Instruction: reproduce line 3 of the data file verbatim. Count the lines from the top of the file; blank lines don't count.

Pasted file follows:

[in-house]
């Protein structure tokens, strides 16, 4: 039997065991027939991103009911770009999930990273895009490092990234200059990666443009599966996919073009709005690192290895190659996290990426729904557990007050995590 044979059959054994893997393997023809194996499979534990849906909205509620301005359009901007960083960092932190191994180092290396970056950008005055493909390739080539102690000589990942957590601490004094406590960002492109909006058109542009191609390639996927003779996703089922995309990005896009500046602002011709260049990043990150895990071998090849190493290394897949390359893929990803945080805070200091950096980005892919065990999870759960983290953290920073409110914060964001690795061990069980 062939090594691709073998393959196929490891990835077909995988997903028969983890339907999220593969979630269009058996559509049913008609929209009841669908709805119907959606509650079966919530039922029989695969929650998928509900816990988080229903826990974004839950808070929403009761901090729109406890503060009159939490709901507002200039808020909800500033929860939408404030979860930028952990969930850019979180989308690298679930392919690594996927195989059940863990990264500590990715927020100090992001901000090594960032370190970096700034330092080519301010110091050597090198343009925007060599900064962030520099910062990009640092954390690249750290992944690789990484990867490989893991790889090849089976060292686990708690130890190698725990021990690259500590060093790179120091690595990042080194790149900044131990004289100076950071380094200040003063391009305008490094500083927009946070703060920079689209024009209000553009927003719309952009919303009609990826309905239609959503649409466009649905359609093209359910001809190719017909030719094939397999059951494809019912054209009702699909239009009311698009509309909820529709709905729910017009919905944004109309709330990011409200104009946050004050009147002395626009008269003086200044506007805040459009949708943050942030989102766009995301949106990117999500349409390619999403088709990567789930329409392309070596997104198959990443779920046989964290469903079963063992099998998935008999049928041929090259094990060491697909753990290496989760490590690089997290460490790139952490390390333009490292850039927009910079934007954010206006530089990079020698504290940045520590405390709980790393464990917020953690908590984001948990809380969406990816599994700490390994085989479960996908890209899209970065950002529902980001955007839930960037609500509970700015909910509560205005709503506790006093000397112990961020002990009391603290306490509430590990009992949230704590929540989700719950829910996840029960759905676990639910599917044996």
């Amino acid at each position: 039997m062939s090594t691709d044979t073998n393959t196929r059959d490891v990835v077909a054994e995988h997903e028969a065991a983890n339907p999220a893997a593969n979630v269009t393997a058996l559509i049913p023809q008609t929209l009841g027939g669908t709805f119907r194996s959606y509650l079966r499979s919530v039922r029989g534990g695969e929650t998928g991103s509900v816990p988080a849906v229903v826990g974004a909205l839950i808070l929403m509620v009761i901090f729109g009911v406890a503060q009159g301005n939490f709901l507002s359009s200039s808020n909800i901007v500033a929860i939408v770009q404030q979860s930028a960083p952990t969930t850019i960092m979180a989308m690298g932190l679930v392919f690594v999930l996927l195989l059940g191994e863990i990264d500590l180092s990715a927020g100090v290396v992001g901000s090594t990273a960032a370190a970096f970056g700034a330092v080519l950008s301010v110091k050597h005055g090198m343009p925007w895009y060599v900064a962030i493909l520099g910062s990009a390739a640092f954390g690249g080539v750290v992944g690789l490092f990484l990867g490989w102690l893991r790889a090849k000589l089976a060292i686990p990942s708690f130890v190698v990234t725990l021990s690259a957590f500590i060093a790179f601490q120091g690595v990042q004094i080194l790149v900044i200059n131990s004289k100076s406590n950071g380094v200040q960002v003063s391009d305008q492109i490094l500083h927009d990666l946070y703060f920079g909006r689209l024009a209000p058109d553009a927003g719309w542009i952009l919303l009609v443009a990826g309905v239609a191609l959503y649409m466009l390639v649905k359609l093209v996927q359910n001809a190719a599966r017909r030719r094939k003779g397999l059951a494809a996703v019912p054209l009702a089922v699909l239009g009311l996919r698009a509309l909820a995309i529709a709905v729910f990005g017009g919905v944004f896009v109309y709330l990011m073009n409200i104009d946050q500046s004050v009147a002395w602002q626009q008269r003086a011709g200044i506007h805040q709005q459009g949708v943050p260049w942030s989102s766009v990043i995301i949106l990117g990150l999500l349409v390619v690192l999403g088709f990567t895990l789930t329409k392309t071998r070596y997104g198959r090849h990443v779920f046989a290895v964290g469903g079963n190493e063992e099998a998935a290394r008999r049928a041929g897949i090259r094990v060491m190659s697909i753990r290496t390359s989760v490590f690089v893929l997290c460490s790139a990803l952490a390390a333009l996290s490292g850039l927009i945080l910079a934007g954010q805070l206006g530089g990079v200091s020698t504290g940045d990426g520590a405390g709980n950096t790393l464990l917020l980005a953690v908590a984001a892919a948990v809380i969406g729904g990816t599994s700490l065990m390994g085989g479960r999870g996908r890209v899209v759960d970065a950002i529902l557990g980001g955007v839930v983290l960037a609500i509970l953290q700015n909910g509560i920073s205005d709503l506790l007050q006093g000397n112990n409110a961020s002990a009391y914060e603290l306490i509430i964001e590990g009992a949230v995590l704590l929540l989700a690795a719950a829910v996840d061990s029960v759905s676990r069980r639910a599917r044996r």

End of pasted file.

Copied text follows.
């Amino acid at each position: 039997m062939s090594t691709d044979t073998n393959t196929r059959d490891v990835v077909a054994e995988h997903e028969a065991a983890n339907p999220a893997a593969n979630v269009t393997a058996l559509i049913p023809q008609t929209l009841g027939g669908t709805f119907r194996s959606y509650l079966r499979s919530v039922r029989g534990g695969e929650t998928g991103s509900v816990p988080a849906v229903v826990g974004a909205l839950i808070l929403m509620v009761i901090f729109g009911v406890a503060q009159g301005n939490f709901l507002s359009s200039s808020n909800i901007v500033a929860i939408v770009q404030q979860s930028a960083p952990t969930t850019i960092m979180a989308m690298g932190l679930v392919f690594v999930l996927l195989l059940g191994e863990i990264d500590l180092s990715a927020g100090v290396v992001g901000s090594t990273a960032a370190a970096f970056g700034a330092v080519l950008s301010v110091k050597h005055g090198m343009p925007w895009y060599v900064a962030i493909l520099g910062s990009a390739a640092f954390g690249g080539v750290v992944g690789l490092f990484l990867g490989w102690l893991r790889a090849k000589l089976a060292i686990p990942s708690f130890v190698v990234t725990l021990s690259a957590f500590i060093a790179f601490q120091g690595v990042q004094i080194l790149v900044i200059n131990s004289k100076s406590n950071g380094v200040q960002v003063s391009d305008q492109i490094l500083h927009d990666l946070y703060f920079g909006r689209l024009a209000p058109d553009a927003g719309w542009i952009l919303l009609v443009a990826g309905v239609a191609l959503y649409m466009l390639v649905k359609l093209v996927q359910n001809a190719a599966r017909r030719r094939k003779g397999l059951a494809a996703v019912p054209l009702a089922v699909l239009g009311l996919r698009a509309l909820a995309i529709a709905v729910f990005g017009g919905v944004f896009v109309y709330l990011m073009n409200i104009d946050q500046s004050v009147a002395w602002q626009q008269r003086a011709g200044i506007h805040q709005q459009g949708v943050p260049w942030s989102s766009v990043i995301i949106l990117g990150l999500l349409v390619v690192l999403g088709f990567t895990l789930t329409k392309t071998r070596y997104g198959r090849h990443v779920f046989a290895v964290g469903g079963n190493e063992e099998a998935a290394r008999r049928a041929g897949i090259r094990v060491m190659s697909i753990r290496t390359s989760v490590f690089v893929l997290c460490s790139a990803l952490a390390a333009l996290s490292g850039l927009i945080l910079a934007g954010q805070l206006g530089g990079v200091s020698t504290g940045d990426g520590a405390g709980n950096t790393l464990l917020l980005a953690v908590a984001a892919a948990v809380i969406g729904g990816t599994s700490l065990m390994g085989g479960r999870g996908r890209v899209v759960d970065a950002i529902l557990g980001g955007v839930v983290l960037a609500i509970l953290q700015n909910g509560i920073s205005d709503l506790l007050q006093g000397n112990n409110a961020s002990a009391y914060e603290l306490i509430i964001e590990g009992a949230v995590l704590l929540l989700a690795a719950a829910v996840d061990s029960v759905s676990r069980r639910a599917r044996r």